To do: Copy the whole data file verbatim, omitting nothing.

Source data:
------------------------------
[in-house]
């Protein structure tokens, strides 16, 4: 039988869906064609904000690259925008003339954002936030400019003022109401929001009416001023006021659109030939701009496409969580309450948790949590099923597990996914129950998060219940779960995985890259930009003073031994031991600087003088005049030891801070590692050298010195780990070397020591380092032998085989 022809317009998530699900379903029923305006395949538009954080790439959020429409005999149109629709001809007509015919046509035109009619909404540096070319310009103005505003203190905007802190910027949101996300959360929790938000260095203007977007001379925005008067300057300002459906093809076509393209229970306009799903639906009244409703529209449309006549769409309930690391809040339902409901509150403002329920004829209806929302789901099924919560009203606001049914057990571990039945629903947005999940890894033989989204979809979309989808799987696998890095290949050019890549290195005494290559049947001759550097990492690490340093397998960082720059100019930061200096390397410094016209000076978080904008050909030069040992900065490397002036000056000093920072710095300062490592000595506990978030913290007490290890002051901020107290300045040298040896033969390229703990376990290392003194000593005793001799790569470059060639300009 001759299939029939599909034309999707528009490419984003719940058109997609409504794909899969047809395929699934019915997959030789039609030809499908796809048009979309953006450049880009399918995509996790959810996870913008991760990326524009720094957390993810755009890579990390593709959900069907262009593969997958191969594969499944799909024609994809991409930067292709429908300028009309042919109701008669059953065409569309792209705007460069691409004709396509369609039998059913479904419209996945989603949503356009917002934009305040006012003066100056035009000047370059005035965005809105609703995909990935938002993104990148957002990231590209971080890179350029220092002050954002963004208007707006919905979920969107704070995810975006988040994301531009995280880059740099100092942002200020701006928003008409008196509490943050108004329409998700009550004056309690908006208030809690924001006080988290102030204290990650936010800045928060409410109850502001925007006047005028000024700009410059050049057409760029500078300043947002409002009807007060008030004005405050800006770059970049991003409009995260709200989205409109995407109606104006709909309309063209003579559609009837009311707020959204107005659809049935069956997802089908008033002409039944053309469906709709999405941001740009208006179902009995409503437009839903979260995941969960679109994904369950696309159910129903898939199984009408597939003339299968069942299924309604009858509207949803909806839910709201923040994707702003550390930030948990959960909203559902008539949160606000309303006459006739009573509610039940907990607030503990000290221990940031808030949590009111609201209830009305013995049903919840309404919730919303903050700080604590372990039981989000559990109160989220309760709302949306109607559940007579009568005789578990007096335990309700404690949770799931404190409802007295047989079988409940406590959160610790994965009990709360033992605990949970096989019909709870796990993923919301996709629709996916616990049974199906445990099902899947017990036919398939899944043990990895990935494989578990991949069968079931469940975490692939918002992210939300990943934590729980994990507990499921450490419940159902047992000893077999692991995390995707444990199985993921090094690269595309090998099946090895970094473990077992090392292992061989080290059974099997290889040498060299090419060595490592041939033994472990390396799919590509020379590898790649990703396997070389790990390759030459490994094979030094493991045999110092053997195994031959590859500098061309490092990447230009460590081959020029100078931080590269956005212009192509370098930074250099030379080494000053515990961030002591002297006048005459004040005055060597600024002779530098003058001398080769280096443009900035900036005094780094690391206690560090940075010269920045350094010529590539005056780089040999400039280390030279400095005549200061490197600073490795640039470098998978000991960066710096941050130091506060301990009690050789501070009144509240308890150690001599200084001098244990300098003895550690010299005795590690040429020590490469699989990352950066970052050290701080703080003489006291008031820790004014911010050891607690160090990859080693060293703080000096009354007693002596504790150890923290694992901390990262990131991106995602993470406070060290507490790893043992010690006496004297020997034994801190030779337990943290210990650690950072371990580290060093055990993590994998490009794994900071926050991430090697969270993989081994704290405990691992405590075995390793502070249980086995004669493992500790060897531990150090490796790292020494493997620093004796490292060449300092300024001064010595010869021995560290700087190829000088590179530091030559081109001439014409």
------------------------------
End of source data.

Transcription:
[in-house]
């Protein structure tokens, strides 16, 4: 039988869906064609904000690259925008003339954002936030400019003022109401929001009416001023006021659109030939701009496409969580309450948790949590099923597990996914129950998060219940779960995985890259930009003073031994031991600087003088005049030891801070590692050298010195780990070397020591380092032998085989 022809317009998530699900379903029923305006395949538009954080790439959020429409005999149109629709001809007509015919046509035109009619909404540096070319310009103005505003203190905007802190910027949101996300959360929790938000260095203007977007001379925005008067300057300002459906093809076509393209229970306009799903639906009244409703529209449309006549769409309930690391809040339902409901509150403002329920004829209806929302789901099924919560009203606001049914057990571990039945629903947005999940890894033989989204979809979309989808799987696998890095290949050019890549290195005494290559049947001759550097990492690490340093397998960082720059100019930061200096390397410094016209000076978080904008050909030069040992900065490397002036000056000093920072710095300062490592000595506990978030913290007490290890002051901020107290300045040298040896033969390229703990376990290392003194000593005793001799790569470059060639300009 001759299939029939599909034309999707528009490419984003719940058109997609409504794909899969047809395929699934019915997959030789039609030809499908796809048009979309953006450049880009399918995509996790959810996870913008991760990326524009720094957390993810755009890579990390593709959900069907262009593969997958191969594969499944799909024609994809991409930067292709429908300028009309042919109701008669059953065409569309792209705007460069691409004709396509369609039998059913479904419209996945989603949503356009917002934009305040006012003066100056035009000047370059005035965005809105609703995909990935938002993104990148957002990231590209971080890179350029220092002050954002963004208007707006919905979920969107704070995810975006988040994301531009995280880059740099100092942002200020701006928003008409008196509490943050108004329409998700009550004056309690908006208030809690924001006080988290102030204290990650936010800045928060409410109850502001925007006047005028000024700009410059050049057409760029500078300043947002409002009807007060008030004005405050800006770059970049991003409009995260709200989205409109995407109606104006709909309309063209003579559609009837009311707020959204107005659809049935069956997802089908008033002409039944053309469906709709999405941001740009208006179902009995409503437009839903979260995941969960679109994904369950696309159910129903898939199984009408597939003339299968069942299924309604009858509207949803909806839910709201923040994707702003550390930030948990959960909203559902008539949160606000309303006459006739009573509610039940907990607030503990000290221990940031808030949590009111609201209830009305013995049903919840309404919730919303903050700080604590372990039981989000559990109160989220309760709302949306109607559940007579009568005789578990007096335990309700404690949770799931404190409802007295047989079988409940406590959160610790994965009990709360033992605990949970096989019909709870796990993923919301996709629709996916616990049974199906445990099902899947017990036919398939899944043990990895990935494989578990991949069968079931469940975490692939918002992210939300990943934590729980994990507990499921450490419940159902047992000893077999692991995390995707444990199985993921090094690269595309090998099946090895970094473990077992090392292992061989080290059974099997290889040498060299090419060595490592041939033994472990390396799919590509020379590898790649990703396997070389790990390759030459490994094979030094493991045999110092053997195994031959590859500098061309490092990447230009460590081959020029100078931080590269956005212009192509370098930074250099030379080494000053515990961030002591002297006048005459004040005055060597600024002779530098003058001398080769280096443009900035900036005094780094690391206690560090940075010269920045350094010529590539005056780089040999400039280390030279400095005549200061490197600073490795640039470098998978000991960066710096941050130091506060301990009690050789501070009144509240308890150690001599200084001098244990300098003895550690010299005795590690040429020590490469699989990352950066970052050290701080703080003489006291008031820790004014911010050891607690160090990859080693060293703080000096009354007693002596504790150890923290694992901390990262990131991106995602993470406070060290507490790893043992010690006496004297020997034994801190030779337990943290210990650690950072371990580290060093055990993590994998490009794994900071926050991430090697969270993989081994704290405990691992405590075995390793502070249980086995004669493992500790060897531990150090490796790292020494493997620093004796490292060449300092300024001064010595010869021995560290700087190829000088590179530091030559081109001439014409």